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Bill Bryson has made a living out of traveling and then writing about it. In The Lost Continent he re-created the road trips of his childhood; in Neither Here nor There he retraced the route he followed as a young backpacker traversing Europe. When this American transplant to Britain decided to return home, he made a farewell walking tour of the British countryside and produced Notes from a Small Island. Once back on American soil and safely settled in New Hampshire, Bryson once again hears the siren call of the open road--only this time it's a trail. The Appalachian Trail, to be exact. In A Walk in the Woods Bill Bryson tackles what is, for him, an entirely new subject: the American wilderness. Accompanied only by his old college buddy Stephen Katz, Bryson starts out one March morning in north Georgia, intending to walk the entire 2,100 miles to trail's end atop Maine's Mount Katahdin.
If nothing else, A Walk in the Woods is proof positive that the journey is the destination. As Bryson and Katz haul their out-of-shape, middle-aged butts over hill and dale, the reader is treated to both a very funny personal memoir and a delightful chronicle of the trail, the people who created it, and the places it passes through. Whether you plan to make a trip like this one yourself one day or only care to read about it, A Walk in the Woods is a great way to spend an afternoon. --Alix Wilber --This text refers to an out of print or unavailable edition of this title.
Returning to the U.S. after 20 years in England, Iowa native Bryson decided to reconnect with his mother country by hiking the length of the 2100-mile Appalachian Trail. Awed by merely the camping section of his local sporting goods store, he nevertheless plunges into the wilderness and emerges with a consistently comical account of a neophyte woodsman learning hard lessons about self-reliance. Bryson (The Lost Continent) carries himself in an irresistibly bewildered manner, accepting each new calamity with wonder and hilarity. He reviews the characters of the AT (as the trail is called), from a pack of incompetent Boy Scouts to a perpetually lost geezer named Chicken John. Most amusing is his cranky, crude and inestimable companion, Katz, a reformed substance abuser who once had single-handedly "become, in effect, Iowa's drug culture." The uneasy but always entertaining relationship between Bryson and Katz keeps their walk interesting, even during the flat stretches. Bryson completes the trail as planned, and he records the misadventure with insight and elegance. He is a popular author in Britain and his impeccably graceful and witty style deserves a large American audience as well.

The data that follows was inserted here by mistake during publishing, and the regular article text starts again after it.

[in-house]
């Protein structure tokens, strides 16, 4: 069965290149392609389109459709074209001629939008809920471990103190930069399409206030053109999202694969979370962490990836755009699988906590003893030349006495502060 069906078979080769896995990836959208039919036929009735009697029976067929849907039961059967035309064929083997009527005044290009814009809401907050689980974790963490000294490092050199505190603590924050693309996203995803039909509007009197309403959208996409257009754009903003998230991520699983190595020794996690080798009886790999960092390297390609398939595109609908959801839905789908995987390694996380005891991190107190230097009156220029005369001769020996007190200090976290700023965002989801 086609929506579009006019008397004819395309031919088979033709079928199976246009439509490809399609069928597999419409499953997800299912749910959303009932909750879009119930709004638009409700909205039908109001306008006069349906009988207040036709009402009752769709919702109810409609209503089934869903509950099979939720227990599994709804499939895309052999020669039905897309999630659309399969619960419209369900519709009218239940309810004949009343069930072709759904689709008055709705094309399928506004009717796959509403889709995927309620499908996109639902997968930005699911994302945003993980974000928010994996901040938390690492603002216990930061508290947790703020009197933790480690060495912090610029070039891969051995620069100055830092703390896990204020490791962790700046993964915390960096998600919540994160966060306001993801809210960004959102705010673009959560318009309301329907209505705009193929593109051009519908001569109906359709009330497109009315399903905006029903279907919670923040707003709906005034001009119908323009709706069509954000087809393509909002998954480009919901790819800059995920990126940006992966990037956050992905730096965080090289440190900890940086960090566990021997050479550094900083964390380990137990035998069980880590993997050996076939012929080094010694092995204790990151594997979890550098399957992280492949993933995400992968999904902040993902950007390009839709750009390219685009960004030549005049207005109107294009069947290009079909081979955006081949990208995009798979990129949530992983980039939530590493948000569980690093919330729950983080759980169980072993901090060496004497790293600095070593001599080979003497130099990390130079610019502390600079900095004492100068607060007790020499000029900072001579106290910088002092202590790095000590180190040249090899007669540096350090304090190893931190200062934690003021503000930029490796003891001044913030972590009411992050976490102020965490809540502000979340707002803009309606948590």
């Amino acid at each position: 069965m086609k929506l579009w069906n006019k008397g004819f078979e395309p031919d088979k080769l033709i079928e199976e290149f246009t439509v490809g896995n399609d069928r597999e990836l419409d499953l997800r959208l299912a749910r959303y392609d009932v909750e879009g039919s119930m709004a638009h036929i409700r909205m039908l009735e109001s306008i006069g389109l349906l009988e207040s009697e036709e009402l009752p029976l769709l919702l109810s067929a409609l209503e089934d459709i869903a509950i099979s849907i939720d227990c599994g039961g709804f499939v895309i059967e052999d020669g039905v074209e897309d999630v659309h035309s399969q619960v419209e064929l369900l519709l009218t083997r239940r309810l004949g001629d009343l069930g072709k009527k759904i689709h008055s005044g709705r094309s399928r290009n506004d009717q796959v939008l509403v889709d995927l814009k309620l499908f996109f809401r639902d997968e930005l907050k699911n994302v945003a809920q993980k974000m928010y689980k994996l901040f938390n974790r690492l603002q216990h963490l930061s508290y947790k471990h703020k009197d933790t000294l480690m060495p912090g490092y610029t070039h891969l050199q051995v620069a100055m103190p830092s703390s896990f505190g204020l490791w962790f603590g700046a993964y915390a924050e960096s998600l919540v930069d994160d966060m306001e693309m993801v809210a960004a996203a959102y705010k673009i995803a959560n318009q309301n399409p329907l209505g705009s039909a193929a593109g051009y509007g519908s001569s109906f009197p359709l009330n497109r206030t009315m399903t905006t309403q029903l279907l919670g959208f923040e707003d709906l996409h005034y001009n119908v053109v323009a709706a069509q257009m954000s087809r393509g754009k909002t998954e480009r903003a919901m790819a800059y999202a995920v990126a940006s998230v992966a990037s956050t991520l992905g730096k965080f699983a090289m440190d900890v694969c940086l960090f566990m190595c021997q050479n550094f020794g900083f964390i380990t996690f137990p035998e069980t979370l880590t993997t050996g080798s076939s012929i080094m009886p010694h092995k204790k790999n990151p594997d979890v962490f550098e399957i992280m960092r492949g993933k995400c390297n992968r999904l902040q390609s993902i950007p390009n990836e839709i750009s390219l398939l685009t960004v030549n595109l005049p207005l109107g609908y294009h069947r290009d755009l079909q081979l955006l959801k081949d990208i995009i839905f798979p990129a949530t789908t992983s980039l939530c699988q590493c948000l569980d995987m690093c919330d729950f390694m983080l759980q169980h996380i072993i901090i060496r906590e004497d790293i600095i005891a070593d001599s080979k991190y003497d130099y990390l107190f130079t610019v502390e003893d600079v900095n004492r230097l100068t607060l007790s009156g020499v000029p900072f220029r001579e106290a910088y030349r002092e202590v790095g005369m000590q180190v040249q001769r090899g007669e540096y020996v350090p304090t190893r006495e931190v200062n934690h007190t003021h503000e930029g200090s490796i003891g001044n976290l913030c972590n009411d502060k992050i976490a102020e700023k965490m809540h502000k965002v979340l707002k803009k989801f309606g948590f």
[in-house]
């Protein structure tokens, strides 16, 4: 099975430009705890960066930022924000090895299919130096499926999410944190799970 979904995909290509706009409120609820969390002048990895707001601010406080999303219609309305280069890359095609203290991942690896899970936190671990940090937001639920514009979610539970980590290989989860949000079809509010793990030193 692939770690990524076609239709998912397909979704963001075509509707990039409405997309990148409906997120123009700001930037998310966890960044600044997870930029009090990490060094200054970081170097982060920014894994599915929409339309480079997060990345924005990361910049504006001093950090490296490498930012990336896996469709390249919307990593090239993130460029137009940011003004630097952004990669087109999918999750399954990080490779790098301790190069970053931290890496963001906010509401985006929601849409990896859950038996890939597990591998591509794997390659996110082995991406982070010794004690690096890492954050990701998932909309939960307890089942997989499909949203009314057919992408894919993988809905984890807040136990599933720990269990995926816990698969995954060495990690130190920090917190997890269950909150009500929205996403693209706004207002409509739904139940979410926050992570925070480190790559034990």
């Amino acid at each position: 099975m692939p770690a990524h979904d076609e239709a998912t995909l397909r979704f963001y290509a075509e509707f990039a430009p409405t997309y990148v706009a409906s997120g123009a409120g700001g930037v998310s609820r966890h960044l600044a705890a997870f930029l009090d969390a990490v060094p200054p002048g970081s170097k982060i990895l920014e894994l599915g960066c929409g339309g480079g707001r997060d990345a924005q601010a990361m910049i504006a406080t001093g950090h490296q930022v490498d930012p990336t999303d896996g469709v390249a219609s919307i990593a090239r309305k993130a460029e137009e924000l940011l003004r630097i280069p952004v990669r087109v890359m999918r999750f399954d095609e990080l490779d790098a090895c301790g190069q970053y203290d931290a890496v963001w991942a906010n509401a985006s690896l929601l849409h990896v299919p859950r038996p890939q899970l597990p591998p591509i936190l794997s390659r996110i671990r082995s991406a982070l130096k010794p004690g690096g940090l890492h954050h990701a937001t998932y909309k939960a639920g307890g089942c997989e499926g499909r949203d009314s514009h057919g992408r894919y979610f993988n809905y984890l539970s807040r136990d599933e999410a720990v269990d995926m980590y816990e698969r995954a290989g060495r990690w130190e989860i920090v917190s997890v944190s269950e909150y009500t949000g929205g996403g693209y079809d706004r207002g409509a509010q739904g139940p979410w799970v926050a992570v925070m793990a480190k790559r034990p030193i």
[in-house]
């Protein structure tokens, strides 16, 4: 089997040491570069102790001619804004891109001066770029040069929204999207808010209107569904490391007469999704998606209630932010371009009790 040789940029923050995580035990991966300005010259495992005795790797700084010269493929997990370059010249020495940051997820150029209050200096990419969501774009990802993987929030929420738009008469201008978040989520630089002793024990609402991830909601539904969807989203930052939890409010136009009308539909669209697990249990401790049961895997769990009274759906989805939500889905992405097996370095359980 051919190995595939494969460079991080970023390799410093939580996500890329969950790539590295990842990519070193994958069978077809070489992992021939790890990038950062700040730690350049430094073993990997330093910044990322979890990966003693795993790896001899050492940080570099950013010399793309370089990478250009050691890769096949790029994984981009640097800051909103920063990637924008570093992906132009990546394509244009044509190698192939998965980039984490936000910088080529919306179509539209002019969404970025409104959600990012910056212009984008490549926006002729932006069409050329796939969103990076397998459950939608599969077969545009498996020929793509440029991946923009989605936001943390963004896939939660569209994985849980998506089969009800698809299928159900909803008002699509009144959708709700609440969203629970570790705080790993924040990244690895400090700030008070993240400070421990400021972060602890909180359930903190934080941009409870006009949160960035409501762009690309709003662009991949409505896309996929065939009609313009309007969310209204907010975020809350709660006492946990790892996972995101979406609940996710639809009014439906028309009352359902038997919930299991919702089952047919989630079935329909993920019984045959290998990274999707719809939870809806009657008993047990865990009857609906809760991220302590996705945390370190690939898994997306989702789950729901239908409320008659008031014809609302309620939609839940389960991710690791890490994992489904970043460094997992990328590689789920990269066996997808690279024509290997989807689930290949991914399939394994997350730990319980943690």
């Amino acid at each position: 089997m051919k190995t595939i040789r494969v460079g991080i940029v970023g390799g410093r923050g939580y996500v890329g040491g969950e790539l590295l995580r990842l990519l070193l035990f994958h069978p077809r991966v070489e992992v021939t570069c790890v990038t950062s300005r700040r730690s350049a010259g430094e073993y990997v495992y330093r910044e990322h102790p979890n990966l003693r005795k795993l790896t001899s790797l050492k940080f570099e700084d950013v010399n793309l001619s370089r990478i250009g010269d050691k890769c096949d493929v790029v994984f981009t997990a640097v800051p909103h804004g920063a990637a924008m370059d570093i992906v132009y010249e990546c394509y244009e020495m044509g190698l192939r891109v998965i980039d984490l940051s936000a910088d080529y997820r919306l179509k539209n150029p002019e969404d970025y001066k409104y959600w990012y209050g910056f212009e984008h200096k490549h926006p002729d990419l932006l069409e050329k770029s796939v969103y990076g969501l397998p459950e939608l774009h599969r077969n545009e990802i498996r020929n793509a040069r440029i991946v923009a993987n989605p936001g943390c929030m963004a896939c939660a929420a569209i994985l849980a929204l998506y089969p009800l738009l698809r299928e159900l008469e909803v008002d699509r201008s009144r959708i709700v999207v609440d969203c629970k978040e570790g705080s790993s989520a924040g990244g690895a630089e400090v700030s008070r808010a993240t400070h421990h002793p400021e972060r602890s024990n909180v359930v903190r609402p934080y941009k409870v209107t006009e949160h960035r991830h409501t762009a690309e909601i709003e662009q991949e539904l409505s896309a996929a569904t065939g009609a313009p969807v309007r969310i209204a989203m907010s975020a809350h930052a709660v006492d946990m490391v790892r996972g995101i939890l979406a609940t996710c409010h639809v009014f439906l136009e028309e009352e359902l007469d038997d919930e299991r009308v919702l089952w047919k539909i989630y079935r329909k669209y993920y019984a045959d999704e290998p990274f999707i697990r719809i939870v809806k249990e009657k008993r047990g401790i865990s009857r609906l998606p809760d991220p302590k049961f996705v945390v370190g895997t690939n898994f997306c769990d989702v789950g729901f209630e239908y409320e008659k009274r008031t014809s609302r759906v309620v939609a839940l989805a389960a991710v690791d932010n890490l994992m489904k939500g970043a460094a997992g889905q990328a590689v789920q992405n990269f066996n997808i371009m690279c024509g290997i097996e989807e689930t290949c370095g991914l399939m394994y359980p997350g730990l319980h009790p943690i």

Copyright 1998 Reed Business Information, Inc. --This text refers to an out of print or unavailable edition of this title.
Entertaining informative book about the Appalachian Trail. It helped me realize why people challenge themselves to attempt something so difficult.Published 6 hours ago by Beatrice Silberbusch
You don't have to be a hiker to love this book. It is expertly humorous, often gripping in suspense, and offers a gentle education for the reader about the wilderness, animals, and... Read morePublished 6 hours ago by T. Murphy
Thoroughly enjoyable! Laugh out loud as you follow Bill through the woods. When the story changed to a more historical and environmental narrative, I was seamlessly drawn closer... Read morePublished 11 hours ago by Alana
I really enjoyed this story. If you can get past the occasional foul language and tree-hugger environmentalism, this book will give you an appreciation of the AT and hiking in... Read morePublished 21 hours ago by Bama Fan
I thought it would be more about the walking and less about the history of the trails.Published 2 days ago by Elaine Erb
My post-college, pre-children life was as an environmental educator -- working at camps, nature centers, and such. Read morePublished 2 days ago by sc2424